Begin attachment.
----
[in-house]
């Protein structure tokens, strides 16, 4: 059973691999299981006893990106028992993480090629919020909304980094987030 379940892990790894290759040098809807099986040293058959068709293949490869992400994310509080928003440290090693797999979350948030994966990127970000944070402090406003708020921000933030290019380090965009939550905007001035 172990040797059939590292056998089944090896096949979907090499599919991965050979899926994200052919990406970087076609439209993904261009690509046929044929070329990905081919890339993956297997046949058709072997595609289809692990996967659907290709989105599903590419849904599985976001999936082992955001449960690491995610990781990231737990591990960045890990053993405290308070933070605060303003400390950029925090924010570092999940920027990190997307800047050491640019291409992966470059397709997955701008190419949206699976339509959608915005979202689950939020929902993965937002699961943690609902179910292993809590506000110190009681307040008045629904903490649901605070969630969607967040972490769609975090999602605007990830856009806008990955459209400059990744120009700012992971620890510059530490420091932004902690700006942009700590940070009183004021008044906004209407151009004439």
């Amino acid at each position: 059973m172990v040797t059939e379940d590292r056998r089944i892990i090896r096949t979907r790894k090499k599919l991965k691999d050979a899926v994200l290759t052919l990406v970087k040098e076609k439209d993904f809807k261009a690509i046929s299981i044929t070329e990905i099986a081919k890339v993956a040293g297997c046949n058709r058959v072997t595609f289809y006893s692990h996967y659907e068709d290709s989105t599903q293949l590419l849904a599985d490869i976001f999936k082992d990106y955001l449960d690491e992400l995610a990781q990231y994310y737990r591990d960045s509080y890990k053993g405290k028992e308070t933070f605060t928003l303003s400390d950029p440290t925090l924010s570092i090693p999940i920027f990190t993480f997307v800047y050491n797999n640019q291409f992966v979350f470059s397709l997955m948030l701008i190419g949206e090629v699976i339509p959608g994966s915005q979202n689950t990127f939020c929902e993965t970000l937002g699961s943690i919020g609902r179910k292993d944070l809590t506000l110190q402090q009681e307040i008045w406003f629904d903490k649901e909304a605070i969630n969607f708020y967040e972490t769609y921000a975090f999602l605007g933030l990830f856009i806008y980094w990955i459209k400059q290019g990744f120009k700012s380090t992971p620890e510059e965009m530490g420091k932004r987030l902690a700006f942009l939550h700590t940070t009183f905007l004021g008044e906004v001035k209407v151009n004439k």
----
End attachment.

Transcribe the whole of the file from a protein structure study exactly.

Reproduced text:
[in-house]
């Protein structure tokens, strides 16, 4: 059973691999299981006893990106028992993480090629919020909304980094987030 379940892990790894290759040098809807099986040293058959068709293949490869992400994310509080928003440290090693797999979350948030994966990127970000944070402090406003708020921000933030290019380090965009939550905007001035 172990040797059939590292056998089944090896096949979907090499599919991965050979899926994200052919990406970087076609439209993904261009690509046929044929070329990905081919890339993956297997046949058709072997595609289809692990996967659907290709989105599903590419849904599985976001999936082992955001449960690491995610990781990231737990591990960045890990053993405290308070933070605060303003400390950029925090924010570092999940920027990190997307800047050491640019291409992966470059397709997955701008190419949206699976339509959608915005979202689950939020929902993965937002699961943690609902179910292993809590506000110190009681307040008045629904903490649901605070969630969607967040972490769609975090999602605007990830856009806008990955459209400059990744120009700012992971620890510059530490420091932004902690700006942009700590940070009183004021008044906004209407151009004439």
């Amino acid at each position: 059973m172990v040797t059939e379940d590292r056998r089944i892990i090896r096949t979907r790894k090499k599919l991965k691999d050979a899926v994200l290759t052919l990406v970087k040098e076609k439209d993904f809807k261009a690509i046929s299981i044929t070329e990905i099986a081919k890339v993956a040293g297997c046949n058709r058959v072997t595609f289809y006893s692990h996967y659907e068709d290709s989105t599903q293949l590419l849904a599985d490869i976001f999936k082992d990106y955001l449960d690491e992400l995610a990781q990231y994310y737990r591990d960045s509080y890990k053993g405290k028992e308070t933070f605060t928003l303003s400390d950029p440290t925090l924010s570092i090693p999940i920027f990190t993480f997307v800047y050491n797999n640019q291409f992966v979350f470059s397709l997955m948030l701008i190419g949206e090629v699976i339509p959608g994966s915005q979202n689950t990127f939020c929902e993965t970000l937002g699961s943690i919020g609902r179910k292993d944070l809590t506000l110190q402090q009681e307040i008045w406003f629904d903490k649901e909304a605070i969630n969607f708020y967040e972490t769609y921000a975090f999602l605007g933030l990830f856009i806008y980094w990955i459209k400059q290019g990744f120009k700012s380090t992971p620890e510059e965009m530490g420091k932004r987030l902690a700006f942009l939550h700590t940070t009183f905007l004021g008044e906004v001035k209407v151009n004439k």